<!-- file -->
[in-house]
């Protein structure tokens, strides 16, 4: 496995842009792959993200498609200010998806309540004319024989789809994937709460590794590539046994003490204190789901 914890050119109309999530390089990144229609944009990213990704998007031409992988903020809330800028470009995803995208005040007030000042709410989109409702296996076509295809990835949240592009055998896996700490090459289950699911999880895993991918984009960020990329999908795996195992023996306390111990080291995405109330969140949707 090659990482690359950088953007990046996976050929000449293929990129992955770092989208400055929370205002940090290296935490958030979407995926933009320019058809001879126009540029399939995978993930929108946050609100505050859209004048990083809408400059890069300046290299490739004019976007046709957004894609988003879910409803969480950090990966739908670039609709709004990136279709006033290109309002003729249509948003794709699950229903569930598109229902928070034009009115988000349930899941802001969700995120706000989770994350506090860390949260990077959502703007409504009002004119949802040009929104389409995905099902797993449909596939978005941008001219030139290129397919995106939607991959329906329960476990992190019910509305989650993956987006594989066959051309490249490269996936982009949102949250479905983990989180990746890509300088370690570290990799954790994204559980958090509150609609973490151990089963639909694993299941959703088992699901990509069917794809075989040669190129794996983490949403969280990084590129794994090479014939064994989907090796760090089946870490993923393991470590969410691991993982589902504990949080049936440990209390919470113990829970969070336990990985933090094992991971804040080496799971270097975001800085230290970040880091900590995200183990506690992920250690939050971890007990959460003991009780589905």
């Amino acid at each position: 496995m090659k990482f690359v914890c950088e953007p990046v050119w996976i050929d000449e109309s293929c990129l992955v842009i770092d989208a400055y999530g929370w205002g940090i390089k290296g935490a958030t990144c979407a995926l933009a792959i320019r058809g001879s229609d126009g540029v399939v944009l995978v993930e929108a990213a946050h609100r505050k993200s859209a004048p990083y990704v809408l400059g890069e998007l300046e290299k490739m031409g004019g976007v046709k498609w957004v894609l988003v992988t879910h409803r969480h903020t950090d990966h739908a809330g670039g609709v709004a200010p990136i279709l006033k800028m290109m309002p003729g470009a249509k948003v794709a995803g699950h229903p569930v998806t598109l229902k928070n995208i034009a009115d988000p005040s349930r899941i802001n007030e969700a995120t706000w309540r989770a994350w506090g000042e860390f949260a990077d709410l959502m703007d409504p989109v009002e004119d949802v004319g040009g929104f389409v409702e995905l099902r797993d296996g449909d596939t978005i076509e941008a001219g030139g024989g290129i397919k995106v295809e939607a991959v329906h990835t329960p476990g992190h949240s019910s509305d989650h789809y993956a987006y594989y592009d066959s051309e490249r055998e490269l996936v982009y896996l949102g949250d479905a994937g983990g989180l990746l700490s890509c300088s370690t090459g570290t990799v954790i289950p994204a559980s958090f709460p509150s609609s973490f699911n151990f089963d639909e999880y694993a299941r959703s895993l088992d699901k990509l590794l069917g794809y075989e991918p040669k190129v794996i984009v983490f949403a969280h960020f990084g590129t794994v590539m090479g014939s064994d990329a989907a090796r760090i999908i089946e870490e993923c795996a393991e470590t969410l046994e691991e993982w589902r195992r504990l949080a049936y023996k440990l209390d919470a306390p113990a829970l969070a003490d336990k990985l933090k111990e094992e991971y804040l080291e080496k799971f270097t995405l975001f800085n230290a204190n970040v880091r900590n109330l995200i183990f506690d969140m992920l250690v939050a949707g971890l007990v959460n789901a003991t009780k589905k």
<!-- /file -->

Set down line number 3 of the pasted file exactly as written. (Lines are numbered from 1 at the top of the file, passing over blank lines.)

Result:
């Amino acid at each position: 496995m090659k990482f690359v914890c950088e953007p990046v050119w996976i050929d000449e109309s293929c990129l992955v842009i770092d989208a400055y999530g929370w205002g940090i390089k290296g935490a958030t990144c979407a995926l933009a792959i320019r058809g001879s229609d126009g540029v399939v944009l995978v993930e929108a990213a946050h609100r505050k993200s859209a004048p990083y990704v809408l400059g890069e998007l300046e290299k490739m031409g004019g976007v046709k498609w957004v894609l988003v992988t879910h409803r969480h903020t950090d990966h739908a809330g670039g609709v709004a200010p990136i279709l006033k800028m290109m309002p003729g470009a249509k948003v794709a995803g699950h229903p569930v998806t598109l229902k928070n995208i034009a009115d988000p005040s349930r899941i802001n007030e969700a995120t706000w309540r989770a994350w506090g000042e860390f949260a990077d709410l959502m703007d409504p989109v009002e004119d949802v004319g040009g929104f389409v409702e995905l099902r797993d296996g449909d596939t978005i076509e941008a001219g030139g024989g290129i397919k995106v295809e939607a991959v329906h990835t329960p476990g992190h949240s019910s509305d989650h789809y993956a987006y594989y592009d066959s051309e490249r055998e490269l996936v982009y896996l949102g949250d479905a994937g983990g989180l990746l700490s890509c300088s370690t090459g570290t990799v954790i289950p994204a559980s958090f709460p509150s609609s973490f699911n151990f089963d639909e999880y694993a299941r959703s895993l088992d699901k990509l590794l069917g794809y075989e991918p040669k190129v794996i984009v983490f949403a969280h960020f990084g590129t794994v590539m090479g014939s064994d990329a989907a090796r760090i999908i089946e870490e993923c795996a393991e470590t969410l046994e691991e993982w589902r195992r504990l949080a049936y023996k440990l209390d919470a306390p113990a829970l969070a003490d336990k990985l933090k111990e094992e991971y804040l080291e080496k799971f270097t995405l975001f800085n230290a204190n970040v880091r900590n109330l995200i183990f506690d969140m992920l250690v939050a949707g971890l007990v959460n789901a003991t009780k589905k």